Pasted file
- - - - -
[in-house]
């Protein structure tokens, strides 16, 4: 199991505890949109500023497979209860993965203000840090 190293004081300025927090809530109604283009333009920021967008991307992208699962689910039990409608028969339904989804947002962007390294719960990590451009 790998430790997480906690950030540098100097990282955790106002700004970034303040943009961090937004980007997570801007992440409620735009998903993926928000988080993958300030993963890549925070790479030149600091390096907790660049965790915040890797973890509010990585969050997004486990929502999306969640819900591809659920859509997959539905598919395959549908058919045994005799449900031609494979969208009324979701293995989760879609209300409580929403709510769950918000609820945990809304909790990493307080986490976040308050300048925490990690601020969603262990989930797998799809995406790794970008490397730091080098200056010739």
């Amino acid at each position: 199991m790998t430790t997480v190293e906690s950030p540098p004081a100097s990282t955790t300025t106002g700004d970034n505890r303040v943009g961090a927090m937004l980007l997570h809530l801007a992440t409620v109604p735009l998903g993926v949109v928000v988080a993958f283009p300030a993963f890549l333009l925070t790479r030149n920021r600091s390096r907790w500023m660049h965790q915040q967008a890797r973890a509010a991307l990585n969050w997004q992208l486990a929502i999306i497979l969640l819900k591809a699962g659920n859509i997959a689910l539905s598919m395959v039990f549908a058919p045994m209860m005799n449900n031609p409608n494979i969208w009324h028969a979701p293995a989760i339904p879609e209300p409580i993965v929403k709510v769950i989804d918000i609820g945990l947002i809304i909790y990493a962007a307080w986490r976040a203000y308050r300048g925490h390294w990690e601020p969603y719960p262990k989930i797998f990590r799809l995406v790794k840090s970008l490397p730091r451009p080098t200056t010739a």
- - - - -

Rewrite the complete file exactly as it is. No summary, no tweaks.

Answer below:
[in-house]
């Protein structure tokens, strides 16, 4: 199991505890949109500023497979209860993965203000840090 190293004081300025927090809530109604283009333009920021967008991307992208699962689910039990409608028969339904989804947002962007390294719960990590451009 790998430790997480906690950030540098100097990282955790106002700004970034303040943009961090937004980007997570801007992440409620735009998903993926928000988080993958300030993963890549925070790479030149600091390096907790660049965790915040890797973890509010990585969050997004486990929502999306969640819900591809659920859509997959539905598919395959549908058919045994005799449900031609494979969208009324979701293995989760879609209300409580929403709510769950918000609820945990809304909790990493307080986490976040308050300048925490990690601020969603262990989930797998799809995406790794970008490397730091080098200056010739």
């Amino acid at each position: 199991m790998t430790t997480v190293e906690s950030p540098p004081a100097s990282t955790t300025t106002g700004d970034n505890r303040v943009g961090a927090m937004l980007l997570h809530l801007a992440t409620v109604p735009l998903g993926v949109v928000v988080a993958f283009p300030a993963f890549l333009l925070t790479r030149n920021r600091s390096r907790w500023m660049h965790q915040q967008a890797r973890a509010a991307l990585n969050w997004q992208l486990a929502i999306i497979l969640l819900k591809a699962g659920n859509i997959a689910l539905s598919m395959v039990f549908a058919p045994m209860m005799n449900n031609p409608n494979i969208w009324h028969a979701p293995a989760i339904p879609e209300p409580i993965v929403k709510v769950i989804d918000i609820g945990l947002i809304i909790y990493a962007a307080w986490r976040a203000y308050r300048g925490h390294w990690e601020p969603y719960p262990k989930i797998f990590r799809l995406v790794k840090s970008l490397p730091r451009p080098t200056t010739a």